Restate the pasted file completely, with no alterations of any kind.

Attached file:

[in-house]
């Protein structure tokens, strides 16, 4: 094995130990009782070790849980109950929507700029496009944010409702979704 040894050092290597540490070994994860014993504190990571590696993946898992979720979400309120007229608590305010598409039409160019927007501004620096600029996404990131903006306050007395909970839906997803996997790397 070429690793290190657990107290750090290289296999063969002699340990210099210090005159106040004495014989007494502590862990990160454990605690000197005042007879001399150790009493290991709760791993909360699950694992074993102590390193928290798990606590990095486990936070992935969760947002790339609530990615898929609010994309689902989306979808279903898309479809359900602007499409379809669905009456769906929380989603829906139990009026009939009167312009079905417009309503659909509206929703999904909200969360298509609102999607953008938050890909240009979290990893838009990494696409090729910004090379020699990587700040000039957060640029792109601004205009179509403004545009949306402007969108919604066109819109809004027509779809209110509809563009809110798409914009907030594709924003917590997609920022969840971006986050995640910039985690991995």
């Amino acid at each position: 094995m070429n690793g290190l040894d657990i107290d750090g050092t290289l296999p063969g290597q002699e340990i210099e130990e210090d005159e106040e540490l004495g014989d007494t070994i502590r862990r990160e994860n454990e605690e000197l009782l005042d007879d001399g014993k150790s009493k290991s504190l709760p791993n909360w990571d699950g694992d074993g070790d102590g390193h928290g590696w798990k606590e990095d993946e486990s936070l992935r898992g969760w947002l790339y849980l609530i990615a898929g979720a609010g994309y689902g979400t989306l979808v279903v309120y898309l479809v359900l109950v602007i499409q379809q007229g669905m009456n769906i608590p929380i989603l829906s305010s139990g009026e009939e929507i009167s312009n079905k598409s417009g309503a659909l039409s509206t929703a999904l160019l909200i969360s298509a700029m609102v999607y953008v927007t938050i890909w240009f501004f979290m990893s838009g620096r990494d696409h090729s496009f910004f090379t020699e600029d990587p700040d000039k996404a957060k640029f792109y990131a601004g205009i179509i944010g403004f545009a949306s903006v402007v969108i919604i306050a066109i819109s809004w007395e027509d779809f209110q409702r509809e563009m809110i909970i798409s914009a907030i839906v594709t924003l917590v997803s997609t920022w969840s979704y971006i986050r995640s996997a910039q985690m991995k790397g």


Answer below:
[in-house]
């Protein structure tokens, strides 16, 4: 094995130990009782070790849980109950929507700029496009944010409702979704 040894050092290597540490070994994860014993504190990571590696993946898992979720979400309120007229608590305010598409039409160019927007501004620096600029996404990131903006306050007395909970839906997803996997790397 070429690793290190657990107290750090290289296999063969002699340990210099210090005159106040004495014989007494502590862990990160454990605690000197005042007879001399150790009493290991709760791993909360699950694992074993102590390193928290798990606590990095486990936070992935969760947002790339609530990615898929609010994309689902989306979808279903898309479809359900602007499409379809669905009456769906929380989603829906139990009026009939009167312009079905417009309503659909509206929703999904909200969360298509609102999607953008938050890909240009979290990893838009990494696409090729910004090379020699990587700040000039957060640029792109601004205009179509403004545009949306402007969108919604066109819109809004027509779809209110509809563009809110798409914009907030594709924003917590997609920022969840971006986050995640910039985690991995």
């Amino acid at each position: 094995m070429n690793g290190l040894d657990i107290d750090g050092t290289l296999p063969g290597q002699e340990i210099e130990e210090d005159e106040e540490l004495g014989d007494t070994i502590r862990r990160e994860n454990e605690e000197l009782l005042d007879d001399g014993k150790s009493k290991s504190l709760p791993n909360w990571d699950g694992d074993g070790d102590g390193h928290g590696w798990k606590e990095d993946e486990s936070l992935r898992g969760w947002l790339y849980l609530i990615a898929g979720a609010g994309y689902g979400t989306l979808v279903v309120y898309l479809v359900l109950v602007i499409q379809q007229g669905m009456n769906i608590p929380i989603l829906s305010s139990g009026e009939e929507i009167s312009n079905k598409s417009g309503a659909l039409s509206t929703a999904l160019l909200i969360s298509a700029m609102v999607y953008v927007t938050i890909w240009f501004f979290m990893s838009g620096r990494d696409h090729s496009f910004f090379t020699e600029d990587p700040d000039k996404a957060k640029f792109y990131a601004g205009i179509i944010g403004f545009a949306s903006v402007v969108i919604i306050a066109i819109s809004w007395e027509d779809f209110q409702r509809e563009m809110i909970i798409s914009a907030i839906v594709t924003l917590v997803s997609t920022w969840s979704y971006i986050r995640s996997a910039q985690m991995k790397g």